Is fecit cui prodest: California wildfires map lines up with proposed high speed rail for California
SAN FRANCISCO, CALIF., - November 15, 2018
Looking through the news about the most destructive fires all over the state of California, we noticed an interesting coincidence when discussing the wildfires... Of course it looks like a “conspiracy theory,” but still, we couldn’t pass it up.
Since the days of Roman law there was a principle of "Is fecit cui prodest" (Look who benefits). Since then, thousands of years have passed, and this question remains the first to be asked by criminologists investigating any crime.
Judge for yourselves. Basically all you have to do is search a California wildfires map in the last year or so and put the map of the proposed California high speed rail system continually being pushed by the far left government of California. What do you get if you place these images next to each other...?Well it just so happens that the California wildfires happen to all be located along the proposed lines of the California high speed rail project.
Does it look suspicious? Who benefits from this? Can it be beneficial for Democrats to push for "urban renewal" zones as a way of breaking the resistance of holdout landowners? Could it be beneficial to those who control this project to obtain a better prize?
By the way, the one-party state completely in the hands of the Democrats, a consortium whose lead firm is controlled by Richard Blum, husband of Sen. Dianne Feinstein, was awarded a nearly billion-dollar contract for the construction of the first phase of the so-called high-speed rail line to link San Francisco and Los Angeles. Those paying attention to the project call it the “half-fast” rail line because it will share trackage with conventional commuter rail trains in the sprawling Los Angeles and San Francisco areas, lowering its average speed to levels achieved by American railways a century ago.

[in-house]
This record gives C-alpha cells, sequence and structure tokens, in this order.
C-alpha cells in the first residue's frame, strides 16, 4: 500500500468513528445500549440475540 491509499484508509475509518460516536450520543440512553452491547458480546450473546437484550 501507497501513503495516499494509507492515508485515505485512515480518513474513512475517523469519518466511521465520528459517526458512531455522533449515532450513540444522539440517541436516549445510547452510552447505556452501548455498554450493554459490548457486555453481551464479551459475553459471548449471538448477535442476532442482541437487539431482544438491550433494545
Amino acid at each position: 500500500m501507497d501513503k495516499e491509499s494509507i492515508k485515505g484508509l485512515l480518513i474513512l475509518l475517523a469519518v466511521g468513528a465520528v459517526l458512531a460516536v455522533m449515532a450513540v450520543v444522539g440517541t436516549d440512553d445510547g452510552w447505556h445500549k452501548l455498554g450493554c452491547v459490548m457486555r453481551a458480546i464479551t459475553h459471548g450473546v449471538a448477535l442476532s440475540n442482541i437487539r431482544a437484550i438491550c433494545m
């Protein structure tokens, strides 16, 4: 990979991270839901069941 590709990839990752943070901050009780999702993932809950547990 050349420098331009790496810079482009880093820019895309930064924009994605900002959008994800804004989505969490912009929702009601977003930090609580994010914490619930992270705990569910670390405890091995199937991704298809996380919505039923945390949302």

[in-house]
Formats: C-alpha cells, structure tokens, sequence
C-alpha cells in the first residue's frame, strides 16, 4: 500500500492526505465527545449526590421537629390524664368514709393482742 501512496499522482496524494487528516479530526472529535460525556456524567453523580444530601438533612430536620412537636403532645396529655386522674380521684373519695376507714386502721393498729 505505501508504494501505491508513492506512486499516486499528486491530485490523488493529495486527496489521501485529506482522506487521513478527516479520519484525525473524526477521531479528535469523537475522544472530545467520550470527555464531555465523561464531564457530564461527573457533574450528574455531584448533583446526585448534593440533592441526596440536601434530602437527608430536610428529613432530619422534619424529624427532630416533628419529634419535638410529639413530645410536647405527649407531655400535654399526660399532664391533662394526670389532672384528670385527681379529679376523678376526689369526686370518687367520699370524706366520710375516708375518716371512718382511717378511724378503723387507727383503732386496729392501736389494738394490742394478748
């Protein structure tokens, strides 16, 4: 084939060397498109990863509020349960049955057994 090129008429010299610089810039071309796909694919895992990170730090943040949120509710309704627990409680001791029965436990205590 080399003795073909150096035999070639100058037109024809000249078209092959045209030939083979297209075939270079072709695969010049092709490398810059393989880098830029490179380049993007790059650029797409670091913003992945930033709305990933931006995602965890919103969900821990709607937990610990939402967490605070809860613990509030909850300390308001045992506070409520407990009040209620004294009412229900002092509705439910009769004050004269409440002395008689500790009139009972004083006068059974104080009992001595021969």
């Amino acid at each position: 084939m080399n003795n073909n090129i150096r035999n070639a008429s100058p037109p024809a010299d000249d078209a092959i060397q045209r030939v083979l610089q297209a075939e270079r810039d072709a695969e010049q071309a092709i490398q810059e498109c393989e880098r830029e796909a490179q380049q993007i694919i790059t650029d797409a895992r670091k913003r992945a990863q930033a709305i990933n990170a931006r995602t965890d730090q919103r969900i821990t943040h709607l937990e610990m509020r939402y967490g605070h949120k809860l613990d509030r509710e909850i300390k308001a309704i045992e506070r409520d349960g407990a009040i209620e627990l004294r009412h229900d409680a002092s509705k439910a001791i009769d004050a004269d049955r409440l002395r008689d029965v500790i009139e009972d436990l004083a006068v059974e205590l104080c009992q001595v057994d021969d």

Crazifornia.com wrote in 2013:
The Perini-Zachary-Parsons bid was the lowest received from the five consortia participating in the bidding process, but “low” is a relative term. The firms bid $985,142,530 to build the wildly anticipated first section of high speed rail track that will tie the megopolis of Madera to the global finance center of Fresno. Do the division, and you find that the low bid came in at a mere $35 million per mile.
And that doesn’t include the cost of rolling stock (that’s engines and cars to the normal among us). Nor does it include the cost of electrifying the route. Does it at least include the cost of land acquisition? No, it does not.
As this fiasco progress, remember that this $35 million per mile represents the best California can do on the section of track the High on Crack Speed Rail Authority selected to go first because it will be the cheapest.
Do we have reason to accuse Democrats or respected businessmen of setting fires? Of course not. But we're not accusing. We are just trying to compare the facts and ask questions that we would very much like to find the answers to.